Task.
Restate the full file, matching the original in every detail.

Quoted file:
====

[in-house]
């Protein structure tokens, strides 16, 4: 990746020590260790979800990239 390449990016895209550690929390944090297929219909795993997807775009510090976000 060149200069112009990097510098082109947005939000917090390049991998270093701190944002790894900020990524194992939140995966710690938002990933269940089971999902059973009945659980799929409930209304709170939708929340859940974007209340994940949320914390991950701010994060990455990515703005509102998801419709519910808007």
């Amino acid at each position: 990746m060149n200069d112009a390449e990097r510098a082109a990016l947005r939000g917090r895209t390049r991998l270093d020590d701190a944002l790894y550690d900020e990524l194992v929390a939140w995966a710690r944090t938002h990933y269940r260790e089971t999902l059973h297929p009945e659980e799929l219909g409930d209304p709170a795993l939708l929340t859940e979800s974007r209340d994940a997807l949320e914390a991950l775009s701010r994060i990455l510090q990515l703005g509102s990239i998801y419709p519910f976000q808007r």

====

[in-house]
């Protein structure tokens, strides 16, 4: 990746020590260790979800990239 390449990016895209550690929390944090297929219909795993997807775009510090976000 060149200069112009990097510098082109947005939000917090390049991998270093701190944002790894900020990524194992939140995966710690938002990933269940089971999902059973009945659980799929409930209304709170939708929340859940974007209340994940949320914390991950701010994060990455990515703005509102998801419709519910808007």
């Amino acid at each position: 990746m060149n200069d112009a390449e990097r510098a082109a990016l947005r939000g917090r895209t390049r991998l270093d020590d701190a944002l790894y550690d900020e990524l194992v929390a939140w995966a710690r944090t938002h990933y269940r260790e089971t999902l059973h297929p009945e659980e799929l219909g409930d209304p709170a795993l939708l929340t859940e979800s974007r209340d994940a997807l949320e914390a991950l775009s701010r994060i990455l510090q990515l703005g509102s990239i998801y419709p519910f976000q808007r």